• Adsera, A, & Pytliková, M. (forthcoming). The role of language in shaping international migration. The Economic Journal.

  • Arellano, M., & Bond, S. (1991). Some tests of specification for panel data: Monte Carlo evidence and an application to employment equations. Review of Economic Studies, 58(2), 277–297.

  • Arellano, M., & Bover, O. (1995). Another look at the instrumental variable estimation of error components models. Journal of Econometrics, 68(1), 29–51.

  • Beine, M., Docquier, F., & Özden, C. (2011). Diasporas. Journal of Development Economics, 95(1), 30–41.

    Article  Google Scholar 

  • Belot, M., & Ederveen, S. (2012). Cultural barriers in migration between OECD countries. Journal of Population Economics, 25(3), 1077–1105.

    Article  Google Scholar 

  • Belot, M., & Hatton, T. (2008). Immigrant selection in the OECD. C.E.P.R. Discussion Papers.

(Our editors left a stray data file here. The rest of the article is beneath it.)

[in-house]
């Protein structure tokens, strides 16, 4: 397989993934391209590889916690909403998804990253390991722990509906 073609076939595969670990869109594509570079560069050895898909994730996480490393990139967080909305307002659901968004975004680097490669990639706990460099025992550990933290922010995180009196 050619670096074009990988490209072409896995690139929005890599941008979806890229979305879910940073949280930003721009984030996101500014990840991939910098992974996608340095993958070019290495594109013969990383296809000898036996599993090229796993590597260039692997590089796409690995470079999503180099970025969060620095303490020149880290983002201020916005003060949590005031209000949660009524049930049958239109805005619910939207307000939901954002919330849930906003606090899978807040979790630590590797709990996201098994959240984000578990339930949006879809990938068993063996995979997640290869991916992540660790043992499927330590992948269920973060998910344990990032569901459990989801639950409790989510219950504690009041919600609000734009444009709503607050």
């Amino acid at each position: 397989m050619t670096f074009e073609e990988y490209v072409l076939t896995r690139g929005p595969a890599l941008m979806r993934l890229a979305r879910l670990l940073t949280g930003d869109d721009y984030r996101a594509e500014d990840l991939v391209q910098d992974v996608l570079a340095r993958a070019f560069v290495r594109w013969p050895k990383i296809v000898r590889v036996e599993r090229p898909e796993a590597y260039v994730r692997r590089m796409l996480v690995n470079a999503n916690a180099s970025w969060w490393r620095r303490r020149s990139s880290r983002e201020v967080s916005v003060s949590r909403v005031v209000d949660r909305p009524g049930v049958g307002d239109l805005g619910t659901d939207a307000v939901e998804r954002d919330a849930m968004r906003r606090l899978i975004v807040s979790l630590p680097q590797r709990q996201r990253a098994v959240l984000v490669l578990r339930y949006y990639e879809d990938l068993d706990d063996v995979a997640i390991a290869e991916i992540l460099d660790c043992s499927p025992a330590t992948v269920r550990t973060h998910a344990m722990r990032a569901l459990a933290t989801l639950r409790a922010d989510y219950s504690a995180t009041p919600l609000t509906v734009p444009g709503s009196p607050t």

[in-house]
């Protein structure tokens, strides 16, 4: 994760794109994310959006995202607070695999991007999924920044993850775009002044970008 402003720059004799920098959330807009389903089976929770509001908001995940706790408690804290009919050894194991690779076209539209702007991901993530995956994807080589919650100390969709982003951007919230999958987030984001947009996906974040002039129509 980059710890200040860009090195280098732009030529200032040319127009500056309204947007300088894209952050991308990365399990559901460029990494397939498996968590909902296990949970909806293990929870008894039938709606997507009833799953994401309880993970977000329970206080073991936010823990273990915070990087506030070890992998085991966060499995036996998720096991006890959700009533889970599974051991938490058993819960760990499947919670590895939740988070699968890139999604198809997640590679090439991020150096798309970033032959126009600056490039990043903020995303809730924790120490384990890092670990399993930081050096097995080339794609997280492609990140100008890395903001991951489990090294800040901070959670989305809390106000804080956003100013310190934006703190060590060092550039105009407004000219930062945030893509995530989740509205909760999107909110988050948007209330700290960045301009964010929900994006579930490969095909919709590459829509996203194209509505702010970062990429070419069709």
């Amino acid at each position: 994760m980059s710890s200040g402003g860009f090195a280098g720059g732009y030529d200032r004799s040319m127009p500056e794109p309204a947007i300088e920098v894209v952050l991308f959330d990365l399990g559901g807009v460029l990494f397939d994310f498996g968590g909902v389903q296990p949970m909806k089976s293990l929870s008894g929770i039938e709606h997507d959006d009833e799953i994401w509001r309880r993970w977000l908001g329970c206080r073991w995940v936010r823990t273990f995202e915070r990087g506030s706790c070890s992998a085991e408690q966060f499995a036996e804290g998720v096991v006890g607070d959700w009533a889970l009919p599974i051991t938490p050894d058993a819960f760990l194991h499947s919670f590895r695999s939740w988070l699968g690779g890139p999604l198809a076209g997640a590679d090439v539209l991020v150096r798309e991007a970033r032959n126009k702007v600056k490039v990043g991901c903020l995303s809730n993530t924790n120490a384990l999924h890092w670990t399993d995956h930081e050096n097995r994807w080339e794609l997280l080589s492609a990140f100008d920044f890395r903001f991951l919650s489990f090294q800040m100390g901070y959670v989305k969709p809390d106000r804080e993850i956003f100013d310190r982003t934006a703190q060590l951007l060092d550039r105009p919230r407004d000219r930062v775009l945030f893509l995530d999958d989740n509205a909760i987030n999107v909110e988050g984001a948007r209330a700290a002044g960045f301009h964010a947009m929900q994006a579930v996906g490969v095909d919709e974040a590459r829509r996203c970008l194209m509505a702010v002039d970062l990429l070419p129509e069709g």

• Bertoli, S., & Fernández-Huertas Moraga, J. (2013). Multilateral resistance to migration. Journal of Development Economics, 102, 79–100.

  • Bijak, J. (2010). Forecasting International Migration in Europe: A Bayesian View. The Springer Series on Demographic Methods and Population Analysis Series. Berlin: Springer.

    Google Scholar 

  • Blundell, R., & Bond, S. (1998). Initial conditions and moment restrictions in dynamic panel data models. Journal of Econometrics, 87(1), 115–143.

  • Borjas, G. J. (1987). Self-selection and the earnings of immigrants. American Economic Review, 77(4), 531–553.

    Google Scholar 

  • Borjas, G. J. (1989). Economic theory and international migration. International Migration Review, 23(3), 457–485.

    Article  Google Scholar 

  • Borjas, G. J. (2006). Native internal migration and the labor market impact of immigration. Journal of Human Resources, 41(2), 221–258.